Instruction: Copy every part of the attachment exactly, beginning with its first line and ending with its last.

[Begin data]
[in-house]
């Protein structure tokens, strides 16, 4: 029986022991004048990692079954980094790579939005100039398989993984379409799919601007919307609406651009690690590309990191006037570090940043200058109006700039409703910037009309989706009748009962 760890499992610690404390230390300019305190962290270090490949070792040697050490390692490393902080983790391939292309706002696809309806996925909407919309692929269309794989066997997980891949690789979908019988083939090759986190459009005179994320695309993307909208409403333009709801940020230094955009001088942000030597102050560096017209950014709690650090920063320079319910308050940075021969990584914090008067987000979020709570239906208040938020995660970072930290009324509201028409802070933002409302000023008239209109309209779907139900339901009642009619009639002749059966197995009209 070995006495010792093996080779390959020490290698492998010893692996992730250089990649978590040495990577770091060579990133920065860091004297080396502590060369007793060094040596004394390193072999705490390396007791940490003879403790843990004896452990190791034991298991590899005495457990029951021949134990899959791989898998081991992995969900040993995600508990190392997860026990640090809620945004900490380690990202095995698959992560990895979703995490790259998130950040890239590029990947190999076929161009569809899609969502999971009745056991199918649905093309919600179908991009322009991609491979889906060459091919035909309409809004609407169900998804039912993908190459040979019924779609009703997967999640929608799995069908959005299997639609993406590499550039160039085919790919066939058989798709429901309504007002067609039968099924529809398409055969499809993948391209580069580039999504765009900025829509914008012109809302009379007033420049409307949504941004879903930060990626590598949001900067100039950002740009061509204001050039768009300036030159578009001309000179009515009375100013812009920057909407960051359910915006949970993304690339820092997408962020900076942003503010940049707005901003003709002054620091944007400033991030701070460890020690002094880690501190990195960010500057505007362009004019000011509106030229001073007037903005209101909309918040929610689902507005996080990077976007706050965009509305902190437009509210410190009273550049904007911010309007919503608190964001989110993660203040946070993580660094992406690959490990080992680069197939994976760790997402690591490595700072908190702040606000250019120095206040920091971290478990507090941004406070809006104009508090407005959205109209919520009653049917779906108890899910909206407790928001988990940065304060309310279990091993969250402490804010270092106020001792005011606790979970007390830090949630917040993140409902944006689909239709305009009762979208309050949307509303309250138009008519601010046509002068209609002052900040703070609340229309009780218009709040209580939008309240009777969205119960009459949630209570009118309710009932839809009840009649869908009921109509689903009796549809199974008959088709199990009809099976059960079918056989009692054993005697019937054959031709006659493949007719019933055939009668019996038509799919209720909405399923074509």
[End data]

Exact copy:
[in-house]
């Protein structure tokens, strides 16, 4: 029986022991004048990692079954980094790579939005100039398989993984379409799919601007919307609406651009690690590309990191006037570090940043200058109006700039409703910037009309989706009748009962 760890499992610690404390230390300019305190962290270090490949070792040697050490390692490393902080983790391939292309706002696809309806996925909407919309692929269309794989066997997980891949690789979908019988083939090759986190459009005179994320695309993307909208409403333009709801940020230094955009001088942000030597102050560096017209950014709690650090920063320079319910308050940075021969990584914090008067987000979020709570239906208040938020995660970072930290009324509201028409802070933002409302000023008239209109309209779907139900339901009642009619009639002749059966197995009209 070995006495010792093996080779390959020490290698492998010893692996992730250089990649978590040495990577770091060579990133920065860091004297080396502590060369007793060094040596004394390193072999705490390396007791940490003879403790843990004896452990190791034991298991590899005495457990029951021949134990899959791989898998081991992995969900040993995600508990190392997860026990640090809620945004900490380690990202095995698959992560990895979703995490790259998130950040890239590029990947190999076929161009569809899609969502999971009745056991199918649905093309919600179908991009322009991609491979889906060459091919035909309409809004609407169900998804039912993908190459040979019924779609009703997967999640929608799995069908959005299997639609993406590499550039160039085919790919066939058989798709429901309504007002067609039968099924529809398409055969499809993948391209580069580039999504765009900025829509914008012109809302009379007033420049409307949504941004879903930060990626590598949001900067100039950002740009061509204001050039768009300036030159578009001309000179009515009375100013812009920057909407960051359910915006949970993304690339820092997408962020900076942003503010940049707005901003003709002054620091944007400033991030701070460890020690002094880690501190990195960010500057505007362009004019000011509106030229001073007037903005209101909309918040929610689902507005996080990077976007706050965009509305902190437009509210410190009273550049904007911010309007919503608190964001989110993660203040946070993580660094992406690959490990080992680069197939994976760790997402690591490595700072908190702040606000250019120095206040920091971290478990507090941004406070809006104009508090407005959205109209919520009653049917779906108890899910909206407790928001988990940065304060309310279990091993969250402490804010270092106020001792005011606790979970007390830090949630917040993140409902944006689909239709305009009762979208309050949307509303309250138009008519601010046509002068209609002052900040703070609340229309009780218009709040209580939008309240009777969205119960009459949630209570009118309710009932839809009840009649869908009921109509689903009796549809199974008959088709199990009809099976059960079918056989009692054993005697019937054959031709006659493949007719019933055939009668019996038509799919209720909405399923074509």